Saturday, May 1, 2010


I haven't seen this British film since 1969 (the year it won the Grand Prix at Cannes). It would embarrass me to see it again now, I know. As an unhappy Midwestern high school student, however, these destructive British schoolboys were my heroes.

And Malcolm McDowell's elaborate narcissism throughout the film seemed perfectly to justify my own equally elaborate teenage narcissism.

In truth I had for the past thirty years completely and happily forgotten that this low-budget Lindsay Anderson film ever existed, until reminded recently by stumbling upon an internet image of the book cover above (a book by one of the screenwriters, David Sherwin, released shortly after the film to capitalize on its fame).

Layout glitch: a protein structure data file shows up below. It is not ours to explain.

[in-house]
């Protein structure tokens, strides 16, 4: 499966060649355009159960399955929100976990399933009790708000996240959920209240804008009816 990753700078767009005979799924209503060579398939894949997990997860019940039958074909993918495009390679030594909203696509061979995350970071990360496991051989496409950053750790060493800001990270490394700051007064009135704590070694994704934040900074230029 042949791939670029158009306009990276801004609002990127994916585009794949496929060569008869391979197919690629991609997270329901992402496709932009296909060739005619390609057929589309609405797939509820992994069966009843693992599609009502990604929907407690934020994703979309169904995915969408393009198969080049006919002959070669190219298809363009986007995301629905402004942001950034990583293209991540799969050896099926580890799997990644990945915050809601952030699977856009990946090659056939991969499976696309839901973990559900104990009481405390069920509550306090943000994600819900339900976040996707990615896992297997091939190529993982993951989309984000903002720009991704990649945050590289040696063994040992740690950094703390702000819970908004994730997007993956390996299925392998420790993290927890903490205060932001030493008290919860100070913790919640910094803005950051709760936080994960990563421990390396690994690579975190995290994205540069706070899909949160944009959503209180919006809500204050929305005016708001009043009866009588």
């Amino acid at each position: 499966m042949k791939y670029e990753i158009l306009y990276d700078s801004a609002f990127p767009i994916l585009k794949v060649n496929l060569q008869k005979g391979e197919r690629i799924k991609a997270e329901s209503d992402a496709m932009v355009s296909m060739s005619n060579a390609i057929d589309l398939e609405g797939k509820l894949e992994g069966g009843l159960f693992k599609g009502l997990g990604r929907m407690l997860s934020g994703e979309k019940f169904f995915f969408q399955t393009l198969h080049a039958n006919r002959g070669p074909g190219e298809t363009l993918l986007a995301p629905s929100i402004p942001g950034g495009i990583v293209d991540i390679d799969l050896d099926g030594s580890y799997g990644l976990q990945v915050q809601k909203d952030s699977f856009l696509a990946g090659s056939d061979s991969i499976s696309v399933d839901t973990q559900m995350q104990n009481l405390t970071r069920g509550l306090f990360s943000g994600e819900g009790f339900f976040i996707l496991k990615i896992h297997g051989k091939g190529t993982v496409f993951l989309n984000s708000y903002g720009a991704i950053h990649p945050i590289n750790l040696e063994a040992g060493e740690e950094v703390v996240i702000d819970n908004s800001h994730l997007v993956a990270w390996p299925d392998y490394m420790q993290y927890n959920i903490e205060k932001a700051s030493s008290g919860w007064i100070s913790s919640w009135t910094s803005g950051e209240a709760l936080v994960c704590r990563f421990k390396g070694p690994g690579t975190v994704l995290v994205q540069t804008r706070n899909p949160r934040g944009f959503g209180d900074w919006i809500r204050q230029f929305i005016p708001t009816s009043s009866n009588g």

It is always natural for teenagers to love anarchy, I suppose. But in the 1960s we believed our generation to be peculiarly persecuted by authority. One of my best friends had just fled to Canada with her boyfriend who refused to be drafted into the U.S. army and sent to Vietnam. By the time I was eligible for the draft the next year in 1970, there was a lottery system in place. If I got a high lottery number, I intended to join my friends in Canada. But instead I got a low lottery number and could not be drafted, so I moved to California.